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Financial classes offered for Head Start parents
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Contact: Ninth District Opportunity Inc.
Address: 510 West Ave., Suite 500, in Gainesville,
Phone: 770-532-3191

A regional micro-lender has partnered with Ninth District Opportunity, Inc. to provide financial education courses to parents of Head Start students.

“Head Start is a federal (early, childhood education) program for low income families, who often struggle to make ends meet on a regular basis,” said Danna Lowery, Ninth District Head Start program specialist.

“If we can assist these families in developing better ways to meet their basic needs, then perhaps we can eventually set them on a path of thinking about financial security in the future.”

Although the Cleveland-based financial institution has partnered with Ninth District in the past, this is the first time the collective has targeted Head Start families.

“Part of Appalachian Community Enterprise’s mission is to help low-income people find financial opportunities,” said Liz Penney, the institution’s director of community outreach.

“We hope to make this an ongoing series. Ideally, we’d like to be able to do a session at least once a month.”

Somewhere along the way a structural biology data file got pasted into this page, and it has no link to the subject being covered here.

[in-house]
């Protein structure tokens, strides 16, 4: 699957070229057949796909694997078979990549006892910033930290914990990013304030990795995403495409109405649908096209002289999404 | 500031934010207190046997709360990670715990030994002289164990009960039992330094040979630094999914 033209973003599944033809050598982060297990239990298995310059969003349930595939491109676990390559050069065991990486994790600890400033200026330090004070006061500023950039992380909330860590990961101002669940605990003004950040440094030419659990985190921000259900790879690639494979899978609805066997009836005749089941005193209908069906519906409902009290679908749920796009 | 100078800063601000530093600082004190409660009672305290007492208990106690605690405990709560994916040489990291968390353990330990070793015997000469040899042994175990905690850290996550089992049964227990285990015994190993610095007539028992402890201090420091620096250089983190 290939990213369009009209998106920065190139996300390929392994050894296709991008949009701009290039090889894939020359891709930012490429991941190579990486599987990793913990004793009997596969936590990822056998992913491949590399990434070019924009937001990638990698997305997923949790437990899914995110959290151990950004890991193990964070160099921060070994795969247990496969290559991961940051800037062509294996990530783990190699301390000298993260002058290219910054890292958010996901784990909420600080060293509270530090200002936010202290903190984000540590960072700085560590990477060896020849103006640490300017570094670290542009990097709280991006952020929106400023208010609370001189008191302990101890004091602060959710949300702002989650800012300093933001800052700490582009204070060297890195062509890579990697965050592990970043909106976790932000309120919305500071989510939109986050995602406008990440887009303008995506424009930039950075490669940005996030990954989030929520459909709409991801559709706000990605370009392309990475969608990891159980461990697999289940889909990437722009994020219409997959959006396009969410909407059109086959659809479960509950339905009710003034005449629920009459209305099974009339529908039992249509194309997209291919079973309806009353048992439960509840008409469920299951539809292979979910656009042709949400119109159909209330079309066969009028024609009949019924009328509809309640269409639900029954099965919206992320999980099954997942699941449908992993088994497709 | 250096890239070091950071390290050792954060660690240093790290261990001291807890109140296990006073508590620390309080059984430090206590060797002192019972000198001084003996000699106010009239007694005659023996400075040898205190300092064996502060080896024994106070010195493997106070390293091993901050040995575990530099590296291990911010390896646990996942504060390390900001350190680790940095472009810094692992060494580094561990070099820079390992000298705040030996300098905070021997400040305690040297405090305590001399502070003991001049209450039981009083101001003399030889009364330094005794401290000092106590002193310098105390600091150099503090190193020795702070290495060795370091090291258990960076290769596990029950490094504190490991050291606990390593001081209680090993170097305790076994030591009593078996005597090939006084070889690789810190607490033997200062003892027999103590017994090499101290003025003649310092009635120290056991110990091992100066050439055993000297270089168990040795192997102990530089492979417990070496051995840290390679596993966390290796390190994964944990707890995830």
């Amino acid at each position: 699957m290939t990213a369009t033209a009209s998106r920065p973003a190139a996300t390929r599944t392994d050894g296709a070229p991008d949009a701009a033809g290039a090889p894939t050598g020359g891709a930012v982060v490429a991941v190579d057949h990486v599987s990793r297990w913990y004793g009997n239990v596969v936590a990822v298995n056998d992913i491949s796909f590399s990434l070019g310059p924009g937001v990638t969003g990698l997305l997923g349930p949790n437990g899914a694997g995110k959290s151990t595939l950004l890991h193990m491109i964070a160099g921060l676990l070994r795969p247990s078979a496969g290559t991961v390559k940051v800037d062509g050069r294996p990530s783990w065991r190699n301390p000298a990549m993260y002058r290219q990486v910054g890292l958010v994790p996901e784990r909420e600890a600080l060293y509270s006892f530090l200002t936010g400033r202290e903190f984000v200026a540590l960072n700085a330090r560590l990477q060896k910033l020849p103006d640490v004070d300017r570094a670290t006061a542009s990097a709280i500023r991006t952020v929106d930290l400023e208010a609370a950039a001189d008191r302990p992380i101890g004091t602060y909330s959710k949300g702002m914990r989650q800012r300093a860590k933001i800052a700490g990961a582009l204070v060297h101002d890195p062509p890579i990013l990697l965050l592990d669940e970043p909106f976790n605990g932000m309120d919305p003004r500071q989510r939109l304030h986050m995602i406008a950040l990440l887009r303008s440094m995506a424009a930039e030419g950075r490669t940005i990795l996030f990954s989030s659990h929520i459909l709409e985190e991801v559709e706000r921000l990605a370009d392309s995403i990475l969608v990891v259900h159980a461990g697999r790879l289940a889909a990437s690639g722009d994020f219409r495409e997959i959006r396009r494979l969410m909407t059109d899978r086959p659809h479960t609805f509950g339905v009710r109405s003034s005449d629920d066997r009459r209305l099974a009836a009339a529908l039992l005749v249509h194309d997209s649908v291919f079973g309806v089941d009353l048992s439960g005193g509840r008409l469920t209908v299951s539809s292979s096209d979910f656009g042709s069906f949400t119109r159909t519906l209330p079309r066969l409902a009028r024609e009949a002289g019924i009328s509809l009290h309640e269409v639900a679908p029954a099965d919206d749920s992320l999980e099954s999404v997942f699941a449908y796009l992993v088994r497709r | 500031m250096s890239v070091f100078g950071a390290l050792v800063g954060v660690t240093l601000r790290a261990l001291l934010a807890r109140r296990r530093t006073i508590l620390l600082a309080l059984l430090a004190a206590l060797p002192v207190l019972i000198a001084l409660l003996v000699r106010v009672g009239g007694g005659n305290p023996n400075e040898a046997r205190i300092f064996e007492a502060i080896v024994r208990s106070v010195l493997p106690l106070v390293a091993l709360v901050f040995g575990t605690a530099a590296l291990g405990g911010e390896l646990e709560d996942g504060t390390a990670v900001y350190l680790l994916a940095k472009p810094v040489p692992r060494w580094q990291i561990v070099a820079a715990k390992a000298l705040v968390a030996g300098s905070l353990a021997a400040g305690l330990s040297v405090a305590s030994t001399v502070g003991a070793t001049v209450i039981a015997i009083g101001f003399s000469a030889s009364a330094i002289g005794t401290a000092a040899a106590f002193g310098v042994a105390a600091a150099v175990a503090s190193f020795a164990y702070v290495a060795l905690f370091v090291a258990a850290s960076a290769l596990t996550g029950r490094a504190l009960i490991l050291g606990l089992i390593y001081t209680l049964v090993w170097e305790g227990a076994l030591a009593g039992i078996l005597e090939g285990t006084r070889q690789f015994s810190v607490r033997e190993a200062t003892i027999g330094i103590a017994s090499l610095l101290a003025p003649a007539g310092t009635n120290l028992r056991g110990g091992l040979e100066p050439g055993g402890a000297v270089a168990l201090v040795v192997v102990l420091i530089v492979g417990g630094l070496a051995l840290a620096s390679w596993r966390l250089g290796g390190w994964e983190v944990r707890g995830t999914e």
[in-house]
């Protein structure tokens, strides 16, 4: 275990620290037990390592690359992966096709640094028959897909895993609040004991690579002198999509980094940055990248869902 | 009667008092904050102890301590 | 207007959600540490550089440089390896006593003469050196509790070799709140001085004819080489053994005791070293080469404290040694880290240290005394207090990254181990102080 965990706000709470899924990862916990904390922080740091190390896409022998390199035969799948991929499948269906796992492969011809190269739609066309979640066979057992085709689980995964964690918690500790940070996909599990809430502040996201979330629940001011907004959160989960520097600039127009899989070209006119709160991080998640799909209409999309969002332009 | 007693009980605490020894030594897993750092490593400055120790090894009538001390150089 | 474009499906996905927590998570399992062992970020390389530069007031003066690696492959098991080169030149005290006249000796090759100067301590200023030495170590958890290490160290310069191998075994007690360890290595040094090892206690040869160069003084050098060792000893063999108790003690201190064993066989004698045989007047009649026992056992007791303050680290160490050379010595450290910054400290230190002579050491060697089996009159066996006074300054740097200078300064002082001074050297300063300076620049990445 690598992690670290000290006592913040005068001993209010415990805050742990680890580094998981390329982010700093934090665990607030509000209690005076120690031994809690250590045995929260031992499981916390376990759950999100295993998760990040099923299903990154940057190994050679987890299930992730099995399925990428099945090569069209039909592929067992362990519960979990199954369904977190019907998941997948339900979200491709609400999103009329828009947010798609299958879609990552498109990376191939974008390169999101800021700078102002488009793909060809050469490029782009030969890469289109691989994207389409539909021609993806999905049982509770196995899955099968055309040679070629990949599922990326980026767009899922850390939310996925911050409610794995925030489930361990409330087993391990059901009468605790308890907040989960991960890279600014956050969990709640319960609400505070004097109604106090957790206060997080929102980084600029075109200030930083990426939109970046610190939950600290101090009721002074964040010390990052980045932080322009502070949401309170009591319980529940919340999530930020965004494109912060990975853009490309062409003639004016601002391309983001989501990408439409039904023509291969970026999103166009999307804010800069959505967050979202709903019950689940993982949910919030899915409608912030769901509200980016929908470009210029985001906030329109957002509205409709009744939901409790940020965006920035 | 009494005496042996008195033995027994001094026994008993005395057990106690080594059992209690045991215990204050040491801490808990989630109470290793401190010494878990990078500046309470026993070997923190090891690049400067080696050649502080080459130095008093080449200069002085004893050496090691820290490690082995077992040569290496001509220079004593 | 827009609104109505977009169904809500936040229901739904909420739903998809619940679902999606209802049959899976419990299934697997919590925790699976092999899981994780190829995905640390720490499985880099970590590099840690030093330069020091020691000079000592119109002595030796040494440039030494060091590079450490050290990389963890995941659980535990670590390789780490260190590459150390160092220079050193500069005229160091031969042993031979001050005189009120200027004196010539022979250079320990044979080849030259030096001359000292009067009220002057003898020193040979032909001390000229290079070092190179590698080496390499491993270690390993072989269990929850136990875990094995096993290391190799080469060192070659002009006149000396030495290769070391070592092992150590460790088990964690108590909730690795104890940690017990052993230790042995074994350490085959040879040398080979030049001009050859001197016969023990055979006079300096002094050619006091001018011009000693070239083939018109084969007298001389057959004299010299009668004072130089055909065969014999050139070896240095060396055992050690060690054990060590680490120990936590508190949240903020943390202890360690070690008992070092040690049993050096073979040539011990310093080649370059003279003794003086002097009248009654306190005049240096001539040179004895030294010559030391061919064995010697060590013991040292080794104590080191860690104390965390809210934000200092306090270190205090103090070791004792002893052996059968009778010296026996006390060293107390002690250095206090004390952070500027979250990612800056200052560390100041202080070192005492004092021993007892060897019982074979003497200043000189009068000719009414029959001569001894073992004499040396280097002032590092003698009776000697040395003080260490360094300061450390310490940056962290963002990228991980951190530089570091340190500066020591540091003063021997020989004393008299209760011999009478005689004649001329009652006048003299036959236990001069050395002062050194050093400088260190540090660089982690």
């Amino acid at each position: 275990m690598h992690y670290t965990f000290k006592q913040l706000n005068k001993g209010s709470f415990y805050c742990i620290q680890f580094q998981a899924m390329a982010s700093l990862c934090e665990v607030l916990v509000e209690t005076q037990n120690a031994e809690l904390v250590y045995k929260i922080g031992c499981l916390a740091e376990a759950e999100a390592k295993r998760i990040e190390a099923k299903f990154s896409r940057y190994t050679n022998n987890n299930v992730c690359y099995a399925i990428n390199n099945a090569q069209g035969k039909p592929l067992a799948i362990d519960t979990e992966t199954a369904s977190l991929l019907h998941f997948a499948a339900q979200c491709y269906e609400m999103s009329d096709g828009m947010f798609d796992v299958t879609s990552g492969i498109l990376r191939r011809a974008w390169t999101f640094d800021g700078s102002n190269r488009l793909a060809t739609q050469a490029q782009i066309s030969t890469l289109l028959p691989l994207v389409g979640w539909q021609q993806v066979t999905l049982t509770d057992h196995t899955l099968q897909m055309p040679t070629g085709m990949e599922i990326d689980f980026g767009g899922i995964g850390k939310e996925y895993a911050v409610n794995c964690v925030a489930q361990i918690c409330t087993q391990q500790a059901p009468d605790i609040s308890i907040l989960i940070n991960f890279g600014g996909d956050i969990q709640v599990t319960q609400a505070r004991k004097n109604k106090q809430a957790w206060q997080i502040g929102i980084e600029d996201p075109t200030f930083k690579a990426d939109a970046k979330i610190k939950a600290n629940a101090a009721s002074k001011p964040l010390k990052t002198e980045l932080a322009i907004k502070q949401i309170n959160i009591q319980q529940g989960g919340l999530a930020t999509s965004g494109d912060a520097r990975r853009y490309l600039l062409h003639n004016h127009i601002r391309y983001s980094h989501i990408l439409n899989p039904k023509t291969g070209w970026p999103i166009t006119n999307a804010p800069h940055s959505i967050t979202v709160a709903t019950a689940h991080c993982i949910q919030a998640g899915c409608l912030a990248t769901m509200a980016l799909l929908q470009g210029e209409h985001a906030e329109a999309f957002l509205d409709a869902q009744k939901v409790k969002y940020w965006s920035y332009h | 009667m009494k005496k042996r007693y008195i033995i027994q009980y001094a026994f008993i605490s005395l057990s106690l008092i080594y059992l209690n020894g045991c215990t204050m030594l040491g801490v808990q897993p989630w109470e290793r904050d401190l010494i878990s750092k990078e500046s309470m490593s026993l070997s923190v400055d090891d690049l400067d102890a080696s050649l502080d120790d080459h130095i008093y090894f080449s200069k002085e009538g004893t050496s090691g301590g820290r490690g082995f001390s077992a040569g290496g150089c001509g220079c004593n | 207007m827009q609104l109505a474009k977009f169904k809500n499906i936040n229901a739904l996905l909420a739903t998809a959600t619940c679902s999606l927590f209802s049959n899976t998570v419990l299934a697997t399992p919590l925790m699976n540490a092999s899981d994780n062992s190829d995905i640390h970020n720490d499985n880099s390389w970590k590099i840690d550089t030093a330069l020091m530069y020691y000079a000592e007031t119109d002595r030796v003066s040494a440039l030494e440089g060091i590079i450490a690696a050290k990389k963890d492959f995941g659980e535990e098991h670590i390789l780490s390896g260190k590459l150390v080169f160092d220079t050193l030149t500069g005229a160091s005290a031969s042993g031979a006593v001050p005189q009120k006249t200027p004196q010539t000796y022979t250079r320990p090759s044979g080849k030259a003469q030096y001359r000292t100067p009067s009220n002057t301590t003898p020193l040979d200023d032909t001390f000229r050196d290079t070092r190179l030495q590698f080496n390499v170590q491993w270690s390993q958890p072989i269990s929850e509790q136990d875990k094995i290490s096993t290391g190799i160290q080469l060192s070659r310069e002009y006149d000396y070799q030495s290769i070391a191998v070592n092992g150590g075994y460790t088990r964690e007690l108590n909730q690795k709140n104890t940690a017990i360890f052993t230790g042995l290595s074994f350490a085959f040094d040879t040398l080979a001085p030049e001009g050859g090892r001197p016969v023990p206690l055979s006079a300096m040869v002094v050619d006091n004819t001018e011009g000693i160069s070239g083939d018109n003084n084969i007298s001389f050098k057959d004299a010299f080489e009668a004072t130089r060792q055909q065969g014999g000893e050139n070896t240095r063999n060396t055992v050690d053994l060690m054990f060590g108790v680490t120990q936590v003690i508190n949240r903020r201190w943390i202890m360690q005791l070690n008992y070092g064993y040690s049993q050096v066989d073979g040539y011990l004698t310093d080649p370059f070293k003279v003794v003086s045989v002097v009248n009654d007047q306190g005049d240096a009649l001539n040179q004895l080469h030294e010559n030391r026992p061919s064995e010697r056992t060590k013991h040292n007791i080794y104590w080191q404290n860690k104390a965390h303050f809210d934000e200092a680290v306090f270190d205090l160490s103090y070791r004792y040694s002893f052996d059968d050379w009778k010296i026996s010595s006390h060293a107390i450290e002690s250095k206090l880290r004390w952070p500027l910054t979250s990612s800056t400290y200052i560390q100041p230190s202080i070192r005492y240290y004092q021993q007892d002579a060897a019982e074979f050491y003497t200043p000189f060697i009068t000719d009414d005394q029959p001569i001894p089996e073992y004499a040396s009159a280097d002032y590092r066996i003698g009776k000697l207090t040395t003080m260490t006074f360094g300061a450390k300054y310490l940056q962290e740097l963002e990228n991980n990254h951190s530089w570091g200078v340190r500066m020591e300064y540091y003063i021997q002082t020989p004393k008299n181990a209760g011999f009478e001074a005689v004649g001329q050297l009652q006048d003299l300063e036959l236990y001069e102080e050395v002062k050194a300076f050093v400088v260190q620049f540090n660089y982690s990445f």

During the sessions, participants will learn things like how to set a budget and how to practice good money management habits.

“The goal of the program is to develop a curriculum of financial literacy classes that is meaningful to our families,” Lowery said.

To help ensure relevancy, a few parents were invited to participate in the workshop planning process, which is currently under way.

“We wanted to have parents on the planning committee to make sure that the classes would be something that they would enjoy taking and learning about,” Penney said.

While the workshops are only for Head Start parents, Penney says organizers hope that the participants take what they learn and pass on knowledge to others in their communities.

The financial literacy workshop will be divided into a series of three individual courses.

“Participants will have (homework) between sessions, so that they can put the lessons into action. At the next session they will report back on how it went and we can discuss what worked and what didn’t,” Penney said.

“The first two session will be about attitudes toward money, saving and spending patterns. The third session will be about ways to increase income and goal setting.”

The partners expect to launch the financial literacy workshops in the fall.

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